what does "Air or a Halo around instruments" mean?

Ive heard many reviews describe speakers that have "Air or a Halo around instruments" , what exactly does that mean?
I hope this helps a bit... I liken it to the halo effect one sees around a street light late night with a bit if humidity in the air. The sound around instruments is somewhat the same, occupying its own space that black velvet contract of space or background(quiet background)is what makes this effect possible. This effect allows
the sound to bloom like a ripple in a pond until the sound wave has completed its course. It isn't a predominate effect but one which depending upon certain musical arrangements or style of music which can add an element of emotion which draws one into the music at which point you are no longer a spectator but a participant.
Thats my take on it and I feel tube equiptment is the best at delivering this type of sound, if done correctly.
Good luck and continue searching for that sound its out there.
PS. This effect is the result of the sum total and NOT any one piece of equipment, but consider cabling as an important element of this synergy as well.
It means the instruments have their own distinct space, with a buffer (of air) between other instruments. It generally implies a 3 dimensionality sound of the instrument or group of instrument--where each has it's own distinct place in the soundstage. Planers and electostatics generally perform this "air" very well, where as horn speakers (in general--not all) do not.
Eantala, there is a difference between "air" and "halo". when i owned Wilson Watt/puppy 3/2s and then later 5.1s there was a definite "halo" of energy around images that i became enamored with. this "halo" would slightly highlight and blur images.....but at the time i liked it. my opinion is that it was an artifact and not natural. when i upgraded to the WP6 the "halo" went away....and at first i thought i was missing something. then i realized that on the WP6 images were much more 3-dimentional and organic. and that i was getting ambient clues previously obscured by the "halo".

"air" can mean a few different things; it can mean a sense of real space that the instrument occupies.....it can mean the "presence" of the room and resolution of the total space....it can mean the high-frequency extension and floating sensation of notes as they decay. obviously, these meanings are related but slightly different. another way to put it would be to say that "air" and "open" are similar.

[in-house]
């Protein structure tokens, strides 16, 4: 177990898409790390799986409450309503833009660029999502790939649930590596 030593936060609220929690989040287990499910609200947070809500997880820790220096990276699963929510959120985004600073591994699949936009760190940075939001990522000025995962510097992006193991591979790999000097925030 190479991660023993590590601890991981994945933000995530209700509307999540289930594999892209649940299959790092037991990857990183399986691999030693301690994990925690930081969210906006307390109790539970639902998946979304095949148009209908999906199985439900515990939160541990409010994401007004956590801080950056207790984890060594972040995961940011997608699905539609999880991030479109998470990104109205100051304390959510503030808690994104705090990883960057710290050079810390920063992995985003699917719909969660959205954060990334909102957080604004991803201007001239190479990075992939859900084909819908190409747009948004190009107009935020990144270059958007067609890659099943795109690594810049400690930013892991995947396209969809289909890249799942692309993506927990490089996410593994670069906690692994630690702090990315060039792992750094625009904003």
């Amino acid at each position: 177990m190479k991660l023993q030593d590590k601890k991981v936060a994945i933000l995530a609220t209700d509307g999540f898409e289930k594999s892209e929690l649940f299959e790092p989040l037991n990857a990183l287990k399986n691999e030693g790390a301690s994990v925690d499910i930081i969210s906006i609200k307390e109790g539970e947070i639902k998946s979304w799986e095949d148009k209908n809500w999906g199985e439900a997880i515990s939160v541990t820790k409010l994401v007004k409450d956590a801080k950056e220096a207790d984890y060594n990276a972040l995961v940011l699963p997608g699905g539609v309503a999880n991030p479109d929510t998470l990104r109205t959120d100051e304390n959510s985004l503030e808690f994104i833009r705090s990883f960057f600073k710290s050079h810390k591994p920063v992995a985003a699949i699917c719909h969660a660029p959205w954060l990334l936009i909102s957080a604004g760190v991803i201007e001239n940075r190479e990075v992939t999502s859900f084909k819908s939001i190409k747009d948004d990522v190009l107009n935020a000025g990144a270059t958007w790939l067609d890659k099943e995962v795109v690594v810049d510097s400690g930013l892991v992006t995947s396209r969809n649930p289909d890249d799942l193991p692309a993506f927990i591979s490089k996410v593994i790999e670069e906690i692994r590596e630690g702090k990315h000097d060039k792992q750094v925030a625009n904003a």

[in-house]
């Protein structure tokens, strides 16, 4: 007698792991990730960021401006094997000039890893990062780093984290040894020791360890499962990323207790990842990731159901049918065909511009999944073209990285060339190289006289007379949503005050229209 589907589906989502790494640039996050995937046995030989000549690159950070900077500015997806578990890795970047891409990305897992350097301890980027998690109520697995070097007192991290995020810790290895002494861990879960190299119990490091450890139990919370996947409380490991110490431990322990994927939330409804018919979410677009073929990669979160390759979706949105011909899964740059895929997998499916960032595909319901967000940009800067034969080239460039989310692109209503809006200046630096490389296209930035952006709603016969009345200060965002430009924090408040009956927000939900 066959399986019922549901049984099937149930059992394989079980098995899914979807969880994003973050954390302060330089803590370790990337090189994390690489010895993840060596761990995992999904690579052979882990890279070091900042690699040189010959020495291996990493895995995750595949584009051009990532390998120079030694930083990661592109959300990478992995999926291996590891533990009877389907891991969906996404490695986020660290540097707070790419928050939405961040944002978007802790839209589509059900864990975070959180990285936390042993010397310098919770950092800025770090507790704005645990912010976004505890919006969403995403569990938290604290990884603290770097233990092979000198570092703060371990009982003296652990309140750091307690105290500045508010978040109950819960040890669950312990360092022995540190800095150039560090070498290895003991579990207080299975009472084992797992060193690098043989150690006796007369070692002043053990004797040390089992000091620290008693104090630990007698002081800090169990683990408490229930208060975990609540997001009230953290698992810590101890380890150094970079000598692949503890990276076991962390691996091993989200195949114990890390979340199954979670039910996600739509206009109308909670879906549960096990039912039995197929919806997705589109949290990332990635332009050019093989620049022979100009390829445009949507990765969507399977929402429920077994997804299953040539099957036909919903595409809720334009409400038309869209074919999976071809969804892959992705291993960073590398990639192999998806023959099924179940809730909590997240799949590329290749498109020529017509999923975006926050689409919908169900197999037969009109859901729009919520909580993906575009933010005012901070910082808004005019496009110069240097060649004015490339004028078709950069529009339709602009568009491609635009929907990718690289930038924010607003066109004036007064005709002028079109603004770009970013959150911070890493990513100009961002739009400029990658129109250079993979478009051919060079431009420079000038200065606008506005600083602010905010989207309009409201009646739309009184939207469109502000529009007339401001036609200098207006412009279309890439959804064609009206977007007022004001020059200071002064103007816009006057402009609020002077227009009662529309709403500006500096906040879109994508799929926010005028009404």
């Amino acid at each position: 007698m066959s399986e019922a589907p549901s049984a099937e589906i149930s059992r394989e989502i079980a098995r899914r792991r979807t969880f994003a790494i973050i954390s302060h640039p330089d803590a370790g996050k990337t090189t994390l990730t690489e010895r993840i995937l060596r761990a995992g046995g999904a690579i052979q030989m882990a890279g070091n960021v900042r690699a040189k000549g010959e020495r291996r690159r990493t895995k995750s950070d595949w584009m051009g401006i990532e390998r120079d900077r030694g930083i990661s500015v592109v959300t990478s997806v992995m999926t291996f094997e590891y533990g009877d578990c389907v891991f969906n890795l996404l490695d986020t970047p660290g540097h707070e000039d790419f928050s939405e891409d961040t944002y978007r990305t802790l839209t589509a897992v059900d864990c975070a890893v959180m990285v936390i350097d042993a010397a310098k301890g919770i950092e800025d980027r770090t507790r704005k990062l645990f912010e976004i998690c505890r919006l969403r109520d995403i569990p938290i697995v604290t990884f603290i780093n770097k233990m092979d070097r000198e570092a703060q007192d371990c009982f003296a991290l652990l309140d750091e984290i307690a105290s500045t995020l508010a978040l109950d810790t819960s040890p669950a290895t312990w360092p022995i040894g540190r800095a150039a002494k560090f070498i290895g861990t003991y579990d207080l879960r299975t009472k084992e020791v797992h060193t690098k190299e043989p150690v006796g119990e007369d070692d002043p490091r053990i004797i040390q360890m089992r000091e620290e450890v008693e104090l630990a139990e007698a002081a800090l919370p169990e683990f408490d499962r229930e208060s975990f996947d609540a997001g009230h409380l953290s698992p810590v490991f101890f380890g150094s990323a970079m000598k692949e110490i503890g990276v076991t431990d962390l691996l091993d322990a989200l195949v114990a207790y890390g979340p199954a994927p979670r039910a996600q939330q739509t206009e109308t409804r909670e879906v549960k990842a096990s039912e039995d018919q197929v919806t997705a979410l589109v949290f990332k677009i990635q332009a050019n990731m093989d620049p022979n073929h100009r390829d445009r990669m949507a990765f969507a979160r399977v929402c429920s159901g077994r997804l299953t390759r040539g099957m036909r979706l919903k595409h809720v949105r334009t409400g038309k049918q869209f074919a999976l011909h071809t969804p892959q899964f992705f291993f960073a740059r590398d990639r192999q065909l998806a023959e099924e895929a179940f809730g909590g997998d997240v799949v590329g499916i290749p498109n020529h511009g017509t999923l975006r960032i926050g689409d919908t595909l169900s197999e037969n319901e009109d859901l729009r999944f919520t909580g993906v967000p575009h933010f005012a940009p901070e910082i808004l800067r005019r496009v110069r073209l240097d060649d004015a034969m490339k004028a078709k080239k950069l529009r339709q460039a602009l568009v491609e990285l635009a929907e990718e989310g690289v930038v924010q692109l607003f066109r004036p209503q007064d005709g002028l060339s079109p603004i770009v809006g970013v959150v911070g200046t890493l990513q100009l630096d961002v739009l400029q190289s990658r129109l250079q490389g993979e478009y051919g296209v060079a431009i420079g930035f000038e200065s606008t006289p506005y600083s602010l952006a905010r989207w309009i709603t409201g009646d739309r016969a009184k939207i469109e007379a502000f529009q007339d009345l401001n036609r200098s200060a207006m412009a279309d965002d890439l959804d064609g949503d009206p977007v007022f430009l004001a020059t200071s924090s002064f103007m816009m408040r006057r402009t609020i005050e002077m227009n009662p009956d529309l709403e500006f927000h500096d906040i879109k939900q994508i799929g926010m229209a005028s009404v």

"air" sounds natural....."halo" is an artifact of the reproduction chain. you will never hear a "halo" in a live performance (based on my interpretation of that word).
Abstract7 is right to my mind. If you listen for example to a solo violin or a solo piano very carefully, you will notice, how the tone appears and spreads in the soundspace with its overtones forming a cluster around its tonal core, if you like. If you were to translate this into colour, it would, for example be like a strong red at its central core, which then would spread out, like ripples from a stone thrown into a pond, into different hues of red, getting weaker and weaker in intensity. It is how the tone, or a succession of tones, spead and decay after their first appearance, which is called the halo. If a system reproduces this well, it has , as Abstract has suggested, air. Electrostatics do this quite nicely, though still far from the real thing.
I've found that cables (matched to the system) are really what makes or breaks this effect. I can put a badly matched cable into my system, and instantly it is transformed from 3d to 2d.

Tube equipment is definitely the way to go for a sense of presence or air. You can get a 3d effect from solid state, it just doesn't feel as 'alive'.

When a system is well set up, you can distinctly tell that there are x players in the room, and where each one is sitting & how far apart hey are. You can also tell when one moves their instrument up or down. You can almost feel like you could get up and walk around & behind each individual player.
I don't have the vocabulary to articulate the concept fully, but I will make a suggestion that may be helpful. When we attend a live performance our visual cues often overcome our sonic attentiveness. Try closing your eyes as you lisen to live music and allow yourself to get a "sonic image" of the instruments or voices. Also note the quality of the sound, timbre and pitch, as the instruments (voices) interact with the environment. I have found that using this kind of reference allows me to judge the veracity of an audio system. I agree with the above posts that in my experience tube amplifiers and pre-amps are better able to achieve this sense of dimensionality and space.
Air is the space around individual instruments. When you hear halos I would guess that you are exciting the angels :)

Detlof your explanation is interesting however I always referred to this effect as the natural decay. Sometimes when I listen to this effect and I certainly hear it in spades on some recordings, it appears the decay may be a bit longer than I note with live music as though there is some type of reverberant effect added to the recording. Even a reverberant hall doesn't seem to hang on to notes as long as certain recordings do. At least I can't recall hearing it to the same degree. Live seems a bit faster.